How Gas Prices Hit Home

Last evening, I fueled my car at the Thornhill gas station. Low-test gas had reached a bargain basement price of $4.53/gallon, and I was drowning in my sorrows.

Then I noticed two Oakland police nearby. While I waited for the gold to be injected into my tank, I sauntered over and declared, “Shoot me now, I need to complain.”

After chatting for a while, I learned that one of these cops beats us all. He has a long daily commute to Oakland, and spends $1,100/month on gas to get here.

We appreciate that local police are making the rounds around the Village. Our gas commiseration made me think about who is attracted to law enforcement, given the risks versus rewards.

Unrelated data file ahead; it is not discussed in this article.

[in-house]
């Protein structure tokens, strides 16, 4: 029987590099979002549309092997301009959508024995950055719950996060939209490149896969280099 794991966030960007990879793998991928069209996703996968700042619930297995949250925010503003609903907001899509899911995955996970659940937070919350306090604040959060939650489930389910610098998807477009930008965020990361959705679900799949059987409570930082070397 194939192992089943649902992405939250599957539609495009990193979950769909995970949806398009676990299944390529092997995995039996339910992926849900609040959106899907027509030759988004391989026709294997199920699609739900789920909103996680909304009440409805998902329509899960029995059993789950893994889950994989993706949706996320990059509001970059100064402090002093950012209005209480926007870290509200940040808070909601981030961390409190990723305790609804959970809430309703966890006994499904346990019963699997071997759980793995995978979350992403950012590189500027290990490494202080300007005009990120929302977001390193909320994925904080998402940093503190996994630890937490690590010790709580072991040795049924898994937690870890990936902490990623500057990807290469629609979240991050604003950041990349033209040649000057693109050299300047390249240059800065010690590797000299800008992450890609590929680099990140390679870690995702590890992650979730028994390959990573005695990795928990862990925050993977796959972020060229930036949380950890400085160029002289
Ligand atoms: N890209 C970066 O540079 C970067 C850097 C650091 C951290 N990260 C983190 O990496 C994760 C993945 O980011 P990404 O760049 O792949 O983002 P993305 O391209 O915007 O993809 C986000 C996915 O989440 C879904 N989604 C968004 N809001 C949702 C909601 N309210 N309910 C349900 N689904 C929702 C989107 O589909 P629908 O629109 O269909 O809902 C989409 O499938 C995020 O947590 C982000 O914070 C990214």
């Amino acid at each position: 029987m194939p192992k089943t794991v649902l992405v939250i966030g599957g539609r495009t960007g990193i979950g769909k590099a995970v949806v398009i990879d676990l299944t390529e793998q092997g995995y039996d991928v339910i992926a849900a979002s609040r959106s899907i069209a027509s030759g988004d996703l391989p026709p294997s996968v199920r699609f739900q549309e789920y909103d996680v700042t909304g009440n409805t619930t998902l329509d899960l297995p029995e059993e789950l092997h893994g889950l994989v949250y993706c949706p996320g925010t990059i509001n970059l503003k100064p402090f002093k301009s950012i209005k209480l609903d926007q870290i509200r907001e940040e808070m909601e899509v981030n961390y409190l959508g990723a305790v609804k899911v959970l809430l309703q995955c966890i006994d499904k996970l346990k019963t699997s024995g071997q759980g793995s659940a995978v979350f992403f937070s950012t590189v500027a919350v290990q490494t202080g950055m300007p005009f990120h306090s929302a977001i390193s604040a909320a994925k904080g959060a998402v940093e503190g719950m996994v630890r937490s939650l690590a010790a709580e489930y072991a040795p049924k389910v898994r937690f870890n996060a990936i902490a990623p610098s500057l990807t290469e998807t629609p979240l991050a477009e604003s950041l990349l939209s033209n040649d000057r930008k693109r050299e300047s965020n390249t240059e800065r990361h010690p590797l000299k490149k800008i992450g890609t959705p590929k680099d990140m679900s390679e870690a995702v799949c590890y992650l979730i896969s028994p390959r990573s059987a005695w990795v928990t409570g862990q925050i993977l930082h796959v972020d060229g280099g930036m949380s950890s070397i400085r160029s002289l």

Per the Oakland Police Department’s hiring website, entry-level cops earn from $69-$87k/annually. Assuming after-tax income of $55-$70k/annually, a new Oakland cop might spend 25-30% on commuting costs alone!

Yes, we have nearly arrived at the point where gas costs only a bit less than housing. Coupled with rent or a mortgage, there’s not much left over. That really hits home.

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